you first learn how to play the djembe, you may sometimes
feel quite overwhelmed by all the new things to keep in mind
while trying to play it right at the same time. It gets extra
rough when all of the other students seem to find it really
easy while you are struggling to grasp anything at all...
how to play the drum should be easy and fun all of the time,
and it can be, especially if you regard the tips and advice
of this chapter. The big question is whether the teaching
you get is adapted to your way of learning!
Three different ways of learning
The fact that it takes
a different amount of time for different individuals to learn
something need not only be due to different conditions, backgrounds
and qualifications. It can also be due to our different ways
of learning things.
Some people learn
best by physically doing what they are supposed
to learn. They remember what they have done with their body;
they use their physical memory. Others do not
learn until they can see an inner picture of
what they are supposed to learn. They remember what they have
seen; they use their visual memory. Those in
the third category learn by hearing what they
are supposed to learn. They remember what they have heard;
they use their aural memory.
Normally, we do not
use just one of these three ways of learning, but rather a
combination of all three, depending on the situation. We usually
find one of them more rewarding to use than the two others,
however, and consequently prefer to use that one. A good teacher
will therefore pay equal respect to all three ways of learning.
Find out what your primary way of learning is!
Let someone clap a simple rhythm while your eyes are closed.
Then try to clap the same rhythm.
Let someone clap a simple rhythm while you are watching with
your hands plugging your ears. Then try to clap the same rhythm.
Let someone clap a simple rhythm on your back while you keep
your ears plugged with your hands. Then try to clap the same
In djembe classes
the teacher usually instructs the students by playing the
rhythm they are supposed learn, one portion at a time. The
students listen and watch the teacher play, then respond by
trying to play the same way.
All three ways of
learning are possible here, but they typically occur in a
certain sequence. Those who learn by listening
or watching get a head start to those who learn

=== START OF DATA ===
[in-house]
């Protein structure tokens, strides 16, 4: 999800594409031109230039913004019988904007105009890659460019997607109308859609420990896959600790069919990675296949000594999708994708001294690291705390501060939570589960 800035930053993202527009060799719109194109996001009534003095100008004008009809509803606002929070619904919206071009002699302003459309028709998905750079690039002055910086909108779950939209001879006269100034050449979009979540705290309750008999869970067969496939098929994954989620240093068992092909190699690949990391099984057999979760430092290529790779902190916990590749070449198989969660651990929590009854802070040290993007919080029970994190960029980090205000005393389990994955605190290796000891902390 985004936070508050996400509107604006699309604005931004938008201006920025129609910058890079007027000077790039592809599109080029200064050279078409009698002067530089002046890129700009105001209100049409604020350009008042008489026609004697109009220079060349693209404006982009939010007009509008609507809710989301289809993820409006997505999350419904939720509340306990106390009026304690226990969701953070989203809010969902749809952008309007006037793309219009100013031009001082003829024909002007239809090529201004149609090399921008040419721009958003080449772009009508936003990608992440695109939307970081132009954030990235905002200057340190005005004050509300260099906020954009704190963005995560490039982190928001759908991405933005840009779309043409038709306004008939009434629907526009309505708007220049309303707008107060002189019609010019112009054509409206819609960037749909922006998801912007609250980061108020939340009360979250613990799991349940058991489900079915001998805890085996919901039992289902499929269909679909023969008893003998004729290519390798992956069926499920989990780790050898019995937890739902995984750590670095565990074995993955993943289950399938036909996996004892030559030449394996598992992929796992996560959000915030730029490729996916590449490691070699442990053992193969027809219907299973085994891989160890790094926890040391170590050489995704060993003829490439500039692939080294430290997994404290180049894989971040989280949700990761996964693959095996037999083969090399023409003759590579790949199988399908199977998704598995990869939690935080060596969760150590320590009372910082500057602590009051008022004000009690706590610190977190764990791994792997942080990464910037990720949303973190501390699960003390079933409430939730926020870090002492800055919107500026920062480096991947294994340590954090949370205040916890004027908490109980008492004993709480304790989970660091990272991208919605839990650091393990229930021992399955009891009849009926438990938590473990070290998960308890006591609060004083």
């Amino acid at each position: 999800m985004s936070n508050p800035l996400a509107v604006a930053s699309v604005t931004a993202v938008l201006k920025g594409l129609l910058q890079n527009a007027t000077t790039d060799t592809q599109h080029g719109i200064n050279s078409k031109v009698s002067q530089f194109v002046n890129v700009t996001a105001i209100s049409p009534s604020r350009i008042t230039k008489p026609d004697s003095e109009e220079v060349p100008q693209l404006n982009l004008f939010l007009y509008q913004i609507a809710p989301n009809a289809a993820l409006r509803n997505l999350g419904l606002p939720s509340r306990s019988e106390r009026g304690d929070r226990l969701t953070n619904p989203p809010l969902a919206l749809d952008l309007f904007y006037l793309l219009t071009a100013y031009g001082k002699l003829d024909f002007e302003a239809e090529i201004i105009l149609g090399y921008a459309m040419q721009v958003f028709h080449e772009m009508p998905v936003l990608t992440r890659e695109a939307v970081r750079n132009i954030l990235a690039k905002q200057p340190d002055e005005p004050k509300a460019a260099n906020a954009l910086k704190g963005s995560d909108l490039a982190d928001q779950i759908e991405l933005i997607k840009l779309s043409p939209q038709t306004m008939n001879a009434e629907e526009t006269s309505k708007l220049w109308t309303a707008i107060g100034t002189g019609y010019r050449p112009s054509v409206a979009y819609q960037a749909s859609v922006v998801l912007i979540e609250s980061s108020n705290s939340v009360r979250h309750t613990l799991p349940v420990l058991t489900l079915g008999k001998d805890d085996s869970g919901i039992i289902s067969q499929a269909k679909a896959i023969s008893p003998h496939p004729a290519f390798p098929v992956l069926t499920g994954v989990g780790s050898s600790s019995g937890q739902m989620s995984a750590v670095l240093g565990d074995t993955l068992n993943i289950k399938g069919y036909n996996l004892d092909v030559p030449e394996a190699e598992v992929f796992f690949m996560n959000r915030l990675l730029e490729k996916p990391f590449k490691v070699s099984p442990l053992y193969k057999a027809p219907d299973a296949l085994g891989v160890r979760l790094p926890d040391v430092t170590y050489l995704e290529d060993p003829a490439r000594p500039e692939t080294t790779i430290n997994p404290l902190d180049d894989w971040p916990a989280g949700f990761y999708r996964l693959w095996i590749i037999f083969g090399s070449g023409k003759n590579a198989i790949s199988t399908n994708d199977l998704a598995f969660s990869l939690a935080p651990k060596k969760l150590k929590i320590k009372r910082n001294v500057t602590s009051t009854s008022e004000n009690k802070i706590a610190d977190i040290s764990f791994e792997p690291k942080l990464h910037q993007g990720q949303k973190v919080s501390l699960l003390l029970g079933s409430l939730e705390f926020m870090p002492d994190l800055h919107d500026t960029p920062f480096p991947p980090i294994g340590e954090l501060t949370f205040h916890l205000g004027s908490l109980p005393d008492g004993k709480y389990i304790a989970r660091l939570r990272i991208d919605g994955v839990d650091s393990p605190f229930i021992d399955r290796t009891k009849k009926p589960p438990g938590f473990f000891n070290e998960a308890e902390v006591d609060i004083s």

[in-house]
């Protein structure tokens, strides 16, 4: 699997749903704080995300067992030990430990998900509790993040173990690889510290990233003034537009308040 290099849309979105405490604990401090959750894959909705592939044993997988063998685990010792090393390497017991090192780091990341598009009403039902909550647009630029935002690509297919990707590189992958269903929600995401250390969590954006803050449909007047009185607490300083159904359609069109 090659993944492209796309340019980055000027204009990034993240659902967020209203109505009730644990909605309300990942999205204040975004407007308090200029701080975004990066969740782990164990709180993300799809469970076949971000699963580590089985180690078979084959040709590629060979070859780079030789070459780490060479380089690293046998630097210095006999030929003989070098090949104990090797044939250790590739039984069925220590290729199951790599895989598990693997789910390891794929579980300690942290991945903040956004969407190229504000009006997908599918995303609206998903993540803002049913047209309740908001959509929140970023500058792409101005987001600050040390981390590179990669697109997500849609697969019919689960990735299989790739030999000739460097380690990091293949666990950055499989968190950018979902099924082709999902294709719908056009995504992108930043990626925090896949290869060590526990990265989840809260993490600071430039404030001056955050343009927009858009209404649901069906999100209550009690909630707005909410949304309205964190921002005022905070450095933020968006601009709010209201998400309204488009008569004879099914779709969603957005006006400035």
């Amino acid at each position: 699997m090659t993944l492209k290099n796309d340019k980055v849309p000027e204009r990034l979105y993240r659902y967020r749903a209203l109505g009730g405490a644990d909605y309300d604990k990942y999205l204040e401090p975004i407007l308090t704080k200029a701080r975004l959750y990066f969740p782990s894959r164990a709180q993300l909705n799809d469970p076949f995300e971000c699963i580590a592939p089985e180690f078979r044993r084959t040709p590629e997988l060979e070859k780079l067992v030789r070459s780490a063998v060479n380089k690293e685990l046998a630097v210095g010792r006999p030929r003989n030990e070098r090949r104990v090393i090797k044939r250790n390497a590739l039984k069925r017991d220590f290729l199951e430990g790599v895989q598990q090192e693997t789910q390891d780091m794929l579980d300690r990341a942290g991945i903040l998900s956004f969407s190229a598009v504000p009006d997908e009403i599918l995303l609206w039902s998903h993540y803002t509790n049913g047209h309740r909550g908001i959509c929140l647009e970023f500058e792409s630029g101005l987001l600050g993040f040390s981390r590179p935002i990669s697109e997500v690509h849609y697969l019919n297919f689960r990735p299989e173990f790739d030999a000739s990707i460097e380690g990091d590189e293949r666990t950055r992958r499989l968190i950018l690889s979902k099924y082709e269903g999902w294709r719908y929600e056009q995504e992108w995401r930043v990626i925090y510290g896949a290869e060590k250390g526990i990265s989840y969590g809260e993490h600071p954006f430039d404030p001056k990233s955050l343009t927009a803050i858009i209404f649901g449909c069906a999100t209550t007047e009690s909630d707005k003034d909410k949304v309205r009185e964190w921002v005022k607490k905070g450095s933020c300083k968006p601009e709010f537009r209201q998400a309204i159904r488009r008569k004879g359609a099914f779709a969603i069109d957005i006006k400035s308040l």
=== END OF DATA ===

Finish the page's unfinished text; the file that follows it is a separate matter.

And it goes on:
by doing. Once the class starts playing, however,
those who learn by listening may get into trouble:
If the rhythm is not played correctly, there is a risk that
they will hear and learn a distorted version of the rhythm!
If a student has difficulties
keeping up with a class, it may simply be due to his or her
way of learning. As we soon shall see, however, it can also
depend on the students stage of progress.
Four stages of progress
Before you master a rhythm, you usually go
through four different stages while you are learning it. You
will typically go through these four stages each time you
try to learn a new rhythm. However, as you gain experience,
you will progress more quickly through each stage.
The first stage is characterized by unconscious
ignorance you believe you play everything right
although you do not. You have simply not caught the nuances
of the rhythms, so you think just about everything sounds
right. To progress from here you need only to acquire some
more rhythmic experience.
At the second stage you get into conscious
ignorance you know exactly when you play incorrectly
and you also know why. You are simply not able
to do what it takes to play it right. To progress from here
you simply need to practice more.
At the third stage you have attained conscious
proficiency you know how to play it correctly
and you do. Your hands are now doing exactly what you direct
them to do when you play. To progress from here you just need
to play more.
At the fourth stage there is unconscious
proficiency you play it correctly without consciously
controlling your hand movements as you play. Your hands are
now working as a direct channel for your intention, inspiration
As a beginner, you may struggle for a long
time with each stage before you progress, because there are
so many basic things you need to learn. But once you have
learned the basics you will progress through the different
stages with greater speed each time you learn to play a new
Apart from the four stages of progress, there
is still another way of looking at the development of a drummer
that can also be divided into four stages. This progress deals
with how well you are able to play a part that you have learned,
and can be described by the following gradual development.
1. You can play the part with other drummers.
2. You can play the part by yourself.
3. You can play the part while other
parts are played.
4. You can teach someone else to play the
At the first stage, you are only required
to recognize the part and to be able to play it along with
the other drummers of the group. You may temporarily lose
the part without it being noticed. At the second stage, you
know the part so well that you will neither lose it nor stumble.
At the third stage, you have embraced the part so completely
that you can clearly hear it within you whenever you wish
to regardless of what is going on around you. At the
fourth stage, you are able to communicate what you have learned
Of course, everybody does not have the ambition
to go through all four stages and may be quite satisfied with
being at any one of the first three. This is one of the great
things about African drumming you will get the same
amount of pleasure from drumming whether you are a beginner
or if you are advanced!